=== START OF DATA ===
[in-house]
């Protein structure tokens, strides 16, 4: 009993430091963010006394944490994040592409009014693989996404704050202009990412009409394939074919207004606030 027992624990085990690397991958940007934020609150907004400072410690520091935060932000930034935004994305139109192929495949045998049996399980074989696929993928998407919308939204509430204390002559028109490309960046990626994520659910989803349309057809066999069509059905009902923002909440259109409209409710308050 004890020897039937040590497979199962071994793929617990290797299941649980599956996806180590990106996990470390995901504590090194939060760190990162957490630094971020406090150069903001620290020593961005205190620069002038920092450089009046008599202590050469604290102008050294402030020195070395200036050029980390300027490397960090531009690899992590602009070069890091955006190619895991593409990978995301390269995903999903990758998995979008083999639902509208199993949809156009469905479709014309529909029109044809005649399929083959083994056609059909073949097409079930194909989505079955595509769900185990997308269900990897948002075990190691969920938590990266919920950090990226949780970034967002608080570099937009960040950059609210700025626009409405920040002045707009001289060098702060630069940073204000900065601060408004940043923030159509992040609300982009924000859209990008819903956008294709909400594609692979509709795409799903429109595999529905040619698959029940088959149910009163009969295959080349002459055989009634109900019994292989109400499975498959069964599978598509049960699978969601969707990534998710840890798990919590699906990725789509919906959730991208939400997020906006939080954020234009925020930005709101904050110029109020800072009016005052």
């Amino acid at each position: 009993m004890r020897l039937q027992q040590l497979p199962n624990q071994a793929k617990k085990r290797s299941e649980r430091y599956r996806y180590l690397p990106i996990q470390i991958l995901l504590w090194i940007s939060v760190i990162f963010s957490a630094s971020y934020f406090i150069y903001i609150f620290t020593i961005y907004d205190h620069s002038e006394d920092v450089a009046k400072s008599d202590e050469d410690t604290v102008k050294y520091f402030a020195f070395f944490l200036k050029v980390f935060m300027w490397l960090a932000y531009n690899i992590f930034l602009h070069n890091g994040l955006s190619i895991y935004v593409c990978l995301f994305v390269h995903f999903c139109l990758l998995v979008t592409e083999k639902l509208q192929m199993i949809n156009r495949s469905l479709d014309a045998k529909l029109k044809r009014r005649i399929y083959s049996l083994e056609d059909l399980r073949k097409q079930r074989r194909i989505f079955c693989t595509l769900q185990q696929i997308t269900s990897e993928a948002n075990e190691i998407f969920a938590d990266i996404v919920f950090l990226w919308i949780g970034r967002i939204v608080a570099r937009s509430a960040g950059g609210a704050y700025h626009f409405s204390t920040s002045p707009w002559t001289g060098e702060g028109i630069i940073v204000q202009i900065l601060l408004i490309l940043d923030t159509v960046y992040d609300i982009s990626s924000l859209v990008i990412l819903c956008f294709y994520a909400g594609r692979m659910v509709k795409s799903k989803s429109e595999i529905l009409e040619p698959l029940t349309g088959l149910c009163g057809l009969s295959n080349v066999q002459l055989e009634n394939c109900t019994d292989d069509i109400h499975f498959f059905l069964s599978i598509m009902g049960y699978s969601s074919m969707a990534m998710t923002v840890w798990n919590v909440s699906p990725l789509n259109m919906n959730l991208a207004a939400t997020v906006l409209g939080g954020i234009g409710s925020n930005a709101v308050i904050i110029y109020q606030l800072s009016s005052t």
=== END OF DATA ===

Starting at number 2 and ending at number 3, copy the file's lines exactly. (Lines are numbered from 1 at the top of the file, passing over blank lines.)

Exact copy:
């Protein structure tokens, strides 16, 4: 009993430091963010006394944490994040592409009014693989996404704050202009990412009409394939074919207004606030 027992624990085990690397991958940007934020609150907004400072410690520091935060932000930034935004994305139109192929495949045998049996399980074989696929993928998407919308939204509430204390002559028109490309960046990626994520659910989803349309057809066999069509059905009902923002909440259109409209409710308050 004890020897039937040590497979199962071994793929617990290797299941649980599956996806180590990106996990470390995901504590090194939060760190990162957490630094971020406090150069903001620290020593961005205190620069002038920092450089009046008599202590050469604290102008050294402030020195070395200036050029980390300027490397960090531009690899992590602009070069890091955006190619895991593409990978995301390269995903999903990758998995979008083999639902509208199993949809156009469905479709014309529909029109044809005649399929083959083994056609059909073949097409079930194909989505079955595509769900185990997308269900990897948002075990190691969920938590990266919920950090990226949780970034967002608080570099937009960040950059609210700025626009409405920040002045707009001289060098702060630069940073204000900065601060408004940043923030159509992040609300982009924000859209990008819903956008294709909400594609692979509709795409799903429109595999529905040619698959029940088959149910009163009969295959080349002459055989009634109900019994292989109400499975498959069964599978598509049960699978969601969707990534998710840890798990919590699906990725789509919906959730991208939400997020906006939080954020234009925020930005709101904050110029109020800072009016005052």
């Amino acid at each position: 009993m004890r020897l039937q027992q040590l497979p199962n624990q071994a793929k617990k085990r290797s299941e649980r430091y599956r996806y180590l690397p990106i996990q470390i991958l995901l504590w090194i940007s939060v760190i990162f963010s957490a630094s971020y934020f406090i150069y903001i609150f620290t020593i961005y907004d205190h620069s002038e006394d920092v450089a009046k400072s008599d202590e050469d410690t604290v102008k050294y520091f402030a020195f070395f944490l200036k050029v980390f935060m300027w490397l960090a932000y531009n690899i992590f930034l602009h070069n890091g994040l955006s190619i895991y935004v593409c990978l995301f994305v390269h995903f999903c139109l990758l998995v979008t592409e083999k639902l509208q192929m199993i949809n156009r495949s469905l479709d014309a045998k529909l029109k044809r009014r005649i399929y083959s049996l083994e056609d059909l399980r073949k097409q079930r074989r194909i989505f079955c693989t595509l769900q185990q696929i997308t269900s990897e993928a948002n075990e190691i998407f969920a938590d990266i996404v919920f950090l990226w919308i949780g970034r967002i939204v608080a570099r937009s509430a960040g950059g609210a704050y700025h626009f409405s204390t920040s002045p707009w002559t001289g060098e702060g028109i630069i940073v204000q202009i900065l601060l408004i490309l940043d923030t159509v960046y992040d609300i982009s990626s924000l859209v990008i990412l819903c956008f294709y994520a909400g594609r692979m659910v509709k795409s799903k989803s429109e595999i529905l009409e040619p698959l029940t349309g088959l149910c009163g057809l009969s295959n080349v066999q002459l055989e009634n394939c109900t019994d292989d069509i109400h499975f498959f059905l069964s599978i598509m009902g049960y699978s969601s074919m969707a990534m998710t923002v840890w798990n919590v909440s699906p990725l789509n259109m919906n959730l991208a207004a939400t997020v906006l409209g939080g954020i234009g409710s925020n930005a709101v308050i904050i110029y109020q606030l800072s009016s005052t």